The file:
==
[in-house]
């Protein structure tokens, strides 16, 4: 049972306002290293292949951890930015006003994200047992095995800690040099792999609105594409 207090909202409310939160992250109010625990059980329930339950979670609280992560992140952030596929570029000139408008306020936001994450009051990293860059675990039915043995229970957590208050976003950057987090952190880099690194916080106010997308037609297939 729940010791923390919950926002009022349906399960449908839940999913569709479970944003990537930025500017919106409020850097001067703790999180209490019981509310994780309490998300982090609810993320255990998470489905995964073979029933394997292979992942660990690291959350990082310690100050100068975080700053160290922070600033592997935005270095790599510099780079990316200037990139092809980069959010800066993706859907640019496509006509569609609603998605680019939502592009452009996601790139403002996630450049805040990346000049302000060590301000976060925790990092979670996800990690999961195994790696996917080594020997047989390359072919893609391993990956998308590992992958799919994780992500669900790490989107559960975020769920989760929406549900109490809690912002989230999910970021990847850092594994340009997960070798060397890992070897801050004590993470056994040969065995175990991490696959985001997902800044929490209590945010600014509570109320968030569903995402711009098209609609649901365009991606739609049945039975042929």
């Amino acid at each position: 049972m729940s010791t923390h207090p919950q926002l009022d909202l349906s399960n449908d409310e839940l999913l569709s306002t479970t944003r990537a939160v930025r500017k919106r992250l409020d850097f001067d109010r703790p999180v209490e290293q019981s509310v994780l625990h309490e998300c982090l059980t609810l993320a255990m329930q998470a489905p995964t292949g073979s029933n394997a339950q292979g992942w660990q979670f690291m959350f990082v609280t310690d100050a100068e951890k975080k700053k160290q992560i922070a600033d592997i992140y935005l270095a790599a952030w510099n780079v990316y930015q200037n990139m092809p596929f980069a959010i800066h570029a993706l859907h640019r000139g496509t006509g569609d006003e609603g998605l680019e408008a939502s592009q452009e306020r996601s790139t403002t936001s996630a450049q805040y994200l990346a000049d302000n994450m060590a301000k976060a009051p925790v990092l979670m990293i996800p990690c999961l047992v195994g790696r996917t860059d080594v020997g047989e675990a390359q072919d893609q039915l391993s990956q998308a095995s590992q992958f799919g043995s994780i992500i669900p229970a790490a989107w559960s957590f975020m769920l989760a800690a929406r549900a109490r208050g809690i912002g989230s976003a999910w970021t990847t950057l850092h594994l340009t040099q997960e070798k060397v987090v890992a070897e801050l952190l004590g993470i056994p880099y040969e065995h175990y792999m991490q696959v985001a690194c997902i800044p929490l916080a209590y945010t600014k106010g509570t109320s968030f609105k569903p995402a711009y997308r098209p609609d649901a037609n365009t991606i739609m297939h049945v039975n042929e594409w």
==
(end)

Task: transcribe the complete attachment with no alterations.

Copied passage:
[in-house]
């Protein structure tokens, strides 16, 4: 049972306002290293292949951890930015006003994200047992095995800690040099792999609105594409 207090909202409310939160992250109010625990059980329930339950979670609280992560992140952030596929570029000139408008306020936001994450009051990293860059675990039915043995229970957590208050976003950057987090952190880099690194916080106010997308037609297939 729940010791923390919950926002009022349906399960449908839940999913569709479970944003990537930025500017919106409020850097001067703790999180209490019981509310994780309490998300982090609810993320255990998470489905995964073979029933394997292979992942660990690291959350990082310690100050100068975080700053160290922070600033592997935005270095790599510099780079990316200037990139092809980069959010800066993706859907640019496509006509569609609603998605680019939502592009452009996601790139403002996630450049805040990346000049302000060590301000976060925790990092979670996800990690999961195994790696996917080594020997047989390359072919893609391993990956998308590992992958799919994780992500669900790490989107559960975020769920989760929406549900109490809690912002989230999910970021990847850092594994340009997960070798060397890992070897801050004590993470056994040969065995175990991490696959985001997902800044929490209590945010600014509570109320968030569903995402711009098209609609649901365009991606739609049945039975042929």
């Amino acid at each position: 049972m729940s010791t923390h207090p919950q926002l009022d909202l349906s399960n449908d409310e839940l999913l569709s306002t479970t944003r990537a939160v930025r500017k919106r992250l409020d850097f001067d109010r703790p999180v209490e290293q019981s509310v994780l625990h309490e998300c982090l059980t609810l993320a255990m329930q998470a489905p995964t292949g073979s029933n394997a339950q292979g992942w660990q979670f690291m959350f990082v609280t310690d100050a100068e951890k975080k700053k160290q992560i922070a600033d592997i992140y935005l270095a790599a952030w510099n780079v990316y930015q200037n990139m092809p596929f980069a959010i800066h570029a993706l859907h640019r000139g496509t006509g569609d006003e609603g998605l680019e408008a939502s592009q452009e306020r996601s790139t403002t936001s996630a450049q805040y994200l990346a000049d302000n994450m060590a301000k976060a009051p925790v990092l979670m990293i996800p990690c999961l047992v195994g790696r996917t860059d080594v020997g047989e675990a390359q072919d893609q039915l391993s990956q998308a095995s590992q992958f799919g043995s994780i992500i669900p229970a790490a989107w559960s957590f975020m769920l989760a800690a929406r549900a109490r208050g809690i912002g989230s976003a999910w970021t990847t950057l850092h594994l340009t040099q997960e070798k060397v987090v890992a070897e801050l952190l004590g993470i056994p880099y040969e065995h175990y792999m991490q696959v985001a690194c997902i800044p929490l916080a209590y945010t600014k106010g509570t109320s968030f609105k569903p995402a711009y997308r098209p609609d649901a037609n365009t991606i739609m297939h049945v039975n042929e594409w």